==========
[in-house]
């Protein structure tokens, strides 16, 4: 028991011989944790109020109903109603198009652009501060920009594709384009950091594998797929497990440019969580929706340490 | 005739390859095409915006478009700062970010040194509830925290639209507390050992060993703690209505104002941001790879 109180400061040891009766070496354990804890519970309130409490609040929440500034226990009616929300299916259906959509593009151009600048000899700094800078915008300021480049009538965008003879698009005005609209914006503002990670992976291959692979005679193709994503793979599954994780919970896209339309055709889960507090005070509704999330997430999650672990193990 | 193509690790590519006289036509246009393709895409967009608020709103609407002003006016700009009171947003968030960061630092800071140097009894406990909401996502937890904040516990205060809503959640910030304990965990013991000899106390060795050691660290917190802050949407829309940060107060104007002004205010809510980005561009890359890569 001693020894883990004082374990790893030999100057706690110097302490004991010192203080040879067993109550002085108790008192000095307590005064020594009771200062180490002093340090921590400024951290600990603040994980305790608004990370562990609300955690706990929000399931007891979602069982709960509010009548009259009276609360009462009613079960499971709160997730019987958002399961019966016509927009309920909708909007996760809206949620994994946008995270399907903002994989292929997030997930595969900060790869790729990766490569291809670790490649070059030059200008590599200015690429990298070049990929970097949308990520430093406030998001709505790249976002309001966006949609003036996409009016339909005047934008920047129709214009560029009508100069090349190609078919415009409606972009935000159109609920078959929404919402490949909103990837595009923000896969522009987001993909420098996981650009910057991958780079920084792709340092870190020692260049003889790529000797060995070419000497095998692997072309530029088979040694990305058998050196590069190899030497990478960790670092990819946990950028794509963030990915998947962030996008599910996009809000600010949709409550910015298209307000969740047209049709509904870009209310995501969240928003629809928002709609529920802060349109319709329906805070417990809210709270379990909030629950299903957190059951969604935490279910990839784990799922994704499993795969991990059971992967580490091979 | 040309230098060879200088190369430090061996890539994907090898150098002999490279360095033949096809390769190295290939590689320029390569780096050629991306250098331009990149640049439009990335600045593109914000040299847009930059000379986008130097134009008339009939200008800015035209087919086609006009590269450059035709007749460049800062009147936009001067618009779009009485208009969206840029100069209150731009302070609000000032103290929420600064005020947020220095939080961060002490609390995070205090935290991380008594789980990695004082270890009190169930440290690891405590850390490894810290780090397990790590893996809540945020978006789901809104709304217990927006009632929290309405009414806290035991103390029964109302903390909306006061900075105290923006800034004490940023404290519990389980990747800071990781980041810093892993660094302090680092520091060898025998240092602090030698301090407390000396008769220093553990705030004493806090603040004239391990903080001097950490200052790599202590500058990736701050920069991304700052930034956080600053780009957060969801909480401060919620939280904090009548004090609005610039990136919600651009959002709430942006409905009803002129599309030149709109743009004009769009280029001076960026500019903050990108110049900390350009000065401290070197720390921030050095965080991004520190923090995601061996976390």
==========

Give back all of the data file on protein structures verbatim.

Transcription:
[in-house]
């Protein structure tokens, strides 16, 4: 028991011989944790109020109903109603198009652009501060920009594709384009950091594998797929497990440019969580929706340490 | 005739390859095409915006478009700062970010040194509830925290639209507390050992060993703690209505104002941001790879 109180400061040891009766070496354990804890519970309130409490609040929440500034226990009616929300299916259906959509593009151009600048000899700094800078915008300021480049009538965008003879698009005005609209914006503002990670992976291959692979005679193709994503793979599954994780919970896209339309055709889960507090005070509704999330997430999650672990193990 | 193509690790590519006289036509246009393709895409967009608020709103609407002003006016700009009171947003968030960061630092800071140097009894406990909401996502937890904040516990205060809503959640910030304990965990013991000899106390060795050691660290917190802050949407829309940060107060104007002004205010809510980005561009890359890569 001693020894883990004082374990790893030999100057706690110097302490004991010192203080040879067993109550002085108790008192000095307590005064020594009771200062180490002093340090921590400024951290600990603040994980305790608004990370562990609300955690706990929000399931007891979602069982709960509010009548009259009276609360009462009613079960499971709160997730019987958002399961019966016509927009309920909708909007996760809206949620994994946008995270399907903002994989292929997030997930595969900060790869790729990766490569291809670790490649070059030059200008590599200015690429990298070049990929970097949308990520430093406030998001709505790249976002309001966006949609003036996409009016339909005047934008920047129709214009560029009508100069090349190609078919415009409606972009935000159109609920078959929404919402490949909103990837595009923000896969522009987001993909420098996981650009910057991958780079920084792709340092870190020692260049003889790529000797060995070419000497095998692997072309530029088979040694990305058998050196590069190899030497990478960790670092990819946990950028794509963030990915998947962030996008599910996009809000600010949709409550910015298209307000969740047209049709509904870009209310995501969240928003629809928002709609529920802060349109319709329906805070417990809210709270379990909030629950299903957190059951969604935490279910990839784990799922994704499993795969991990059971992967580490091979 | 040309230098060879200088190369430090061996890539994907090898150098002999490279360095033949096809390769190295290939590689320029390569780096050629991306250098331009990149640049439009990335600045593109914000040299847009930059000379986008130097134009008339009939200008800015035209087919086609006009590269450059035709007749460049800062009147936009001067618009779009009485208009969206840029100069209150731009302070609000000032103290929420600064005020947020220095939080961060002490609390995070205090935290991380008594789980990695004082270890009190169930440290690891405590850390490894810290780090397990790590893996809540945020978006789901809104709304217990927006009632929290309405009414806290035991103390029964109302903390909306006061900075105290923006800034004490940023404290519990389980990747800071990781980041810093892993660094302090680092520091060898025998240092602090030698301090407390000396008769220093553990705030004493806090603040004239391990903080001097950490200052790599202590500058990736701050920069991304700052930034956080600053780009957060969801909480401060919620939280904090009548004090609005610039990136919600651009959002709430942006409905009803002129599309030149709109743009004009769009280029001076960026500019903050990108110049900390350009000065401290070197720390921030050095965080991004520190923090995601061996976390």